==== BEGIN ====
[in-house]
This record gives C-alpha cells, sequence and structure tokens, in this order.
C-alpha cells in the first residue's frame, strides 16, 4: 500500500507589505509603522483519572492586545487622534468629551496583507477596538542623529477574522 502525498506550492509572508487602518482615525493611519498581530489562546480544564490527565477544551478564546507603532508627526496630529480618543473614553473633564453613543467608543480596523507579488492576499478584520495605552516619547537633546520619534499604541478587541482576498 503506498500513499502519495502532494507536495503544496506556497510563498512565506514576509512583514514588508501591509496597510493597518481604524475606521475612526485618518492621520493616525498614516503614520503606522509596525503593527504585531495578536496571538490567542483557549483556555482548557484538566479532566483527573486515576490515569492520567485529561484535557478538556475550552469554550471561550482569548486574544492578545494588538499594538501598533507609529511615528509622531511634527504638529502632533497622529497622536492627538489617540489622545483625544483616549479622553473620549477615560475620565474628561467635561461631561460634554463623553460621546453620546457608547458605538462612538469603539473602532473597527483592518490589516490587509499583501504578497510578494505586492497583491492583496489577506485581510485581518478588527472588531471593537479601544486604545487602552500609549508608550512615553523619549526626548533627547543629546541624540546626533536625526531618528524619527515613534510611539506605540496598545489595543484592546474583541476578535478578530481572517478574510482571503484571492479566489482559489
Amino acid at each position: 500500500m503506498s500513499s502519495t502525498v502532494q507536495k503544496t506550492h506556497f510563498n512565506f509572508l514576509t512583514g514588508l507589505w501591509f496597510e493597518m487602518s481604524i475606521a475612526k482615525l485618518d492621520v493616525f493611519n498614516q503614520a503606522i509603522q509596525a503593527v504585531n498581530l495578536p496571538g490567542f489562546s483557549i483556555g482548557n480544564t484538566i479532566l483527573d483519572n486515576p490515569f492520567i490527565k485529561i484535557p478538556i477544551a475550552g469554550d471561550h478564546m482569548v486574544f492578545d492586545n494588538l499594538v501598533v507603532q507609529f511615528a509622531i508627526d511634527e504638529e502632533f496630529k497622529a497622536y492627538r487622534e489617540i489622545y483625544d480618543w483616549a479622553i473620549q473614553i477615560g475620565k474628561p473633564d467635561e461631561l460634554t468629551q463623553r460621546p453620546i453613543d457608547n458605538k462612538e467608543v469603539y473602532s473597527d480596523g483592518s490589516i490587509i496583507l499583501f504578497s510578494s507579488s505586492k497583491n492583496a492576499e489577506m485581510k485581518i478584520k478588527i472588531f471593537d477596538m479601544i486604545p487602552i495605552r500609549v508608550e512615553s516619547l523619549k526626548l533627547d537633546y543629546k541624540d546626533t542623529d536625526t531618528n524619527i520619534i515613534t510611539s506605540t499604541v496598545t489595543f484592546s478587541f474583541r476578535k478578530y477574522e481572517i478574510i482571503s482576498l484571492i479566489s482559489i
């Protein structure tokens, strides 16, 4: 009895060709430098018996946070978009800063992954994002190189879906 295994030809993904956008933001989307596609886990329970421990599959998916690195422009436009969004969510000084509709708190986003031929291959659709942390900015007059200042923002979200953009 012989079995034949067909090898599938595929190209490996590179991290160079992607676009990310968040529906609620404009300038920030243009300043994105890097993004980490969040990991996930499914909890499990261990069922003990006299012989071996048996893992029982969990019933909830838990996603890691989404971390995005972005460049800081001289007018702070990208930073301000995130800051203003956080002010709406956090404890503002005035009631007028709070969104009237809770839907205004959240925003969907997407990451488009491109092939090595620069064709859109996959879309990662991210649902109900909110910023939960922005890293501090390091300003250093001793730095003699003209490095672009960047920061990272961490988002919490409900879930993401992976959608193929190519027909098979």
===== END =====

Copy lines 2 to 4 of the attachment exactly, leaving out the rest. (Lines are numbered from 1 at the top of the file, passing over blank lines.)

This record gives C-alpha cells, sequence and structure tokens, in this order.
C-alpha cells in the first residue's frame, strides 16, 4: 500500500507589505509603522483519572492586545487622534468629551496583507477596538542623529477574522 502525498506550492509572508487602518482615525493611519498581530489562546480544564490527565477544551478564546507603532508627526496630529480618543473614553473633564453613543467608543480596523507579488492576499478584520495605552516619547537633546520619534499604541478587541482576498 503506498500513499502519495502532494507536495503544496506556497510563498512565506514576509512583514514588508501591509496597510493597518481604524475606521475612526485618518492621520493616525498614516503614520503606522509596525503593527504585531495578536496571538490567542483557549483556555482548557484538566479532566483527573486515576490515569492520567485529561484535557478538556475550552469554550471561550482569548486574544492578545494588538499594538501598533507609529511615528509622531511634527504638529502632533497622529497622536492627538489617540489622545483625544483616549479622553473620549477615560475620565474628561467635561461631561460634554463623553460621546453620546457608547458605538462612538469603539473602532473597527483592518490589516490587509499583501504578497510578494505586492497583491492583496489577506485581510485581518478588527472588531471593537479601544486604545487602552500609549508608550512615553523619549526626548533627547543629546541624540546626533536625526531618528524619527515613534510611539506605540496598545489595543484592546474583541476578535478578530481572517478574510482571503484571492479566489482559489
Amino acid at each position: 500500500m503506498s500513499s502519495t502525498v502532494q507536495k503544496t506550492h506556497f510563498n512565506f509572508l514576509t512583514g514588508l507589505w501591509f496597510e493597518m487602518s481604524i475606521a475612526k482615525l485618518d492621520v493616525f493611519n498614516q503614520a503606522i509603522q509596525a503593527v504585531n498581530l495578536p496571538g490567542f489562546s483557549i483556555g482548557n480544564t484538566i479532566l483527573d483519572n486515576p490515569f492520567i490527565k485529561i484535557p478538556i477544551a475550552g469554550d471561550h478564546m482569548v486574544f492578545d492586545n494588538l499594538v501598533v507603532q507609529f511615528a509622531i508627526d511634527e504638529e502632533f496630529k497622529a497622536y492627538r487622534e489617540i489622545y483625544d480618543w483616549a479622553i473620549q473614553i477615560g475620565k474628561p473633564d467635561e461631561l460634554t468629551q463623553r460621546p453620546i453613543d457608547n458605538k462612538e467608543v469603539y473602532s473597527d480596523g483592518s490589516i490587509i496583507l499583501f504578497s510578494s507579488s505586492k497583491n492583496a492576499e489577506m485581510k485581518i478584520k478588527i472588531f471593537d477596538m479601544i486604545p487602552i495605552r500609549v508608550e512615553s516619547l523619549k526626548l533627547d537633546y543629546k541624540d546626533t542623529d536625526t531618528n524619527i520619534i515613534t510611539s506605540t499604541v496598545t489595543f484592546s478587541f474583541r476578535k478578530y477574522e481572517i478574510i482571503s482576498l484571492i479566489s482559489i